Author ORCID Identifier

Date of Award


Document Type

Thesis (Ph.D.)

Department or Program

Engineering Sciences

First Advisor

Ian Baker

Second Advisor

Geoffroy Hautier

Third Advisor

Charles Sullivan


The growing need for electrical power in machines and vehicles brings with it a growing need for critical materials. The current high-performance permanent magnets (PMs) based on rare-earth (RE) elements Nd and Sm cannot escape the problem of raw material cost, geographic scarcity in the earth’s crust, and lack of circular global supply chains. This poses a problem of industrial ecology: can PMs be made from inexpensive, more abundant materials while still meeting sufficient performance criteria? PMs based on the magnetic τ phase of Mn-Al offer a possible alternative to REPMs. However, years of innovation have not yet achieved real-world performance on par with the theoretical maximums needed to compete with REPMs. This thesis sets forth a pathway for understanding how controlling the phase transformation, alloying with ternary elements, and processing using additive manufacturing and plastic straining can improve the intrinsic and microstructural characteristics of a Mn-Al PM, bringing it closer to commercialization.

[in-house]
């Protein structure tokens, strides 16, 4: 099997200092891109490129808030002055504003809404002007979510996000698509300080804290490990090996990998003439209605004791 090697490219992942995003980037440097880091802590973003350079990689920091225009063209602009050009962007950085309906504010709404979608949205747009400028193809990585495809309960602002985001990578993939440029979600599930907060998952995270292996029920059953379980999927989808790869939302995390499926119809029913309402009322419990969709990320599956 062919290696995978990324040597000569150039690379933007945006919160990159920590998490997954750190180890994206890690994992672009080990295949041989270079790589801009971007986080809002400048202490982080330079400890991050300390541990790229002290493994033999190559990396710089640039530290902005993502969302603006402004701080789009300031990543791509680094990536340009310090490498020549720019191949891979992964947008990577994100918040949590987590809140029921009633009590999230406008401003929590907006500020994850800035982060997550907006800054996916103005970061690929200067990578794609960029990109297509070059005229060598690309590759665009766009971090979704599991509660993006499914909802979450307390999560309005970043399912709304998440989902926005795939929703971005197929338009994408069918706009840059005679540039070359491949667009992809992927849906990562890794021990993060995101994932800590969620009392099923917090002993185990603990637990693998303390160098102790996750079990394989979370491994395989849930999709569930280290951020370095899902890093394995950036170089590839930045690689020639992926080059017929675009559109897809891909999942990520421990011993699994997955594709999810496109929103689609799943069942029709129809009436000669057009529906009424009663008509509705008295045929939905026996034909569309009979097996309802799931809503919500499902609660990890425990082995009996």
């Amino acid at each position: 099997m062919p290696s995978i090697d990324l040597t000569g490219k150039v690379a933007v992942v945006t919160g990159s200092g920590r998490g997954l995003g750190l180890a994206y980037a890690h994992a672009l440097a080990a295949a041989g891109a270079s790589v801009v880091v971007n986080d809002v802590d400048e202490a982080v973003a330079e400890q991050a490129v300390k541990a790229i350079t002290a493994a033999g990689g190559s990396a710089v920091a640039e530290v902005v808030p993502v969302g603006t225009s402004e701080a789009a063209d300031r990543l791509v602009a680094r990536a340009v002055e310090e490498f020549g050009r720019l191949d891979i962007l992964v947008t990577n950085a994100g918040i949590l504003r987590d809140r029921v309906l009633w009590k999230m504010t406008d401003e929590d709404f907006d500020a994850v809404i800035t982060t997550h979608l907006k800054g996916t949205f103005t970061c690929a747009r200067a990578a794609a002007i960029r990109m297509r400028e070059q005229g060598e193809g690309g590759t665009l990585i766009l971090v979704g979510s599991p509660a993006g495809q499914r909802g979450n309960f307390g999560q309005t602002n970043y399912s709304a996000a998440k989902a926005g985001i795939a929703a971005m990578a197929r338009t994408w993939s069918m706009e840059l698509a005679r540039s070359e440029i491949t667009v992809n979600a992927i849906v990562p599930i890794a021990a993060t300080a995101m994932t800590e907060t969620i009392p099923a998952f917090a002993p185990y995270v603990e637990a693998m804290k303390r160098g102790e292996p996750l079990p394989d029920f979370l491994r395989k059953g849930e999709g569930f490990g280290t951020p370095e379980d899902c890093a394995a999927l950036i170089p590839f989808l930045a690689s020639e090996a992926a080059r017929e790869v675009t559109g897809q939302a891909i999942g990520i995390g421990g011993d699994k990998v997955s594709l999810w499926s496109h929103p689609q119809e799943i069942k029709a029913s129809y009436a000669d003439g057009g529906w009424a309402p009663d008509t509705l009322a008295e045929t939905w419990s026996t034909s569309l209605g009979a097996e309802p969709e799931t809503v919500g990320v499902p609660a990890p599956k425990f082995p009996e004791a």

First, the τ phase transformation thermodynamics and kinetics were studied to better understand the role of the ordered ε’ phase at low temperatures. Ab-initio modeling and advanced characterization techniques demonstrated that ε’ is ferromagnetic and its ordering provides a kinetic advantage for the displacive mode of the transformation to τ at low-temperatures.

Second, the addition of ternary alloyants were used to suppress anti-phase boundary (APB) defects in the τ phase. The addition of 1 at.% Ti to Mn54Al46 was shown through ab-initio modeling and experiment to suppress APB formation and prevent antiferromagnetic behavior in the τ phase, improving (BH)max by 33% over the base alloy.

Third, the Mn54Al46 τ phase was processed using additive manufacturing and equal-channel angular extrusion (ECAE) to improve its performance over the τ phase produced by annealing alone. Gas atomized powder was successfully consolidated into a PM using laser powder-bed fusion (LPBF) and bulk material was processed via ECAE. These two methods resulting in PMs with a refined grain size, improved dislocation density, and magnetic anisotropy along the print and extrusion directions, respectively. LPBF improved (BH)max by 70% and ECAE improved (BH)max by 220% over the τ phase produced by annealing.

Available for download on Wednesday, September 18, 2024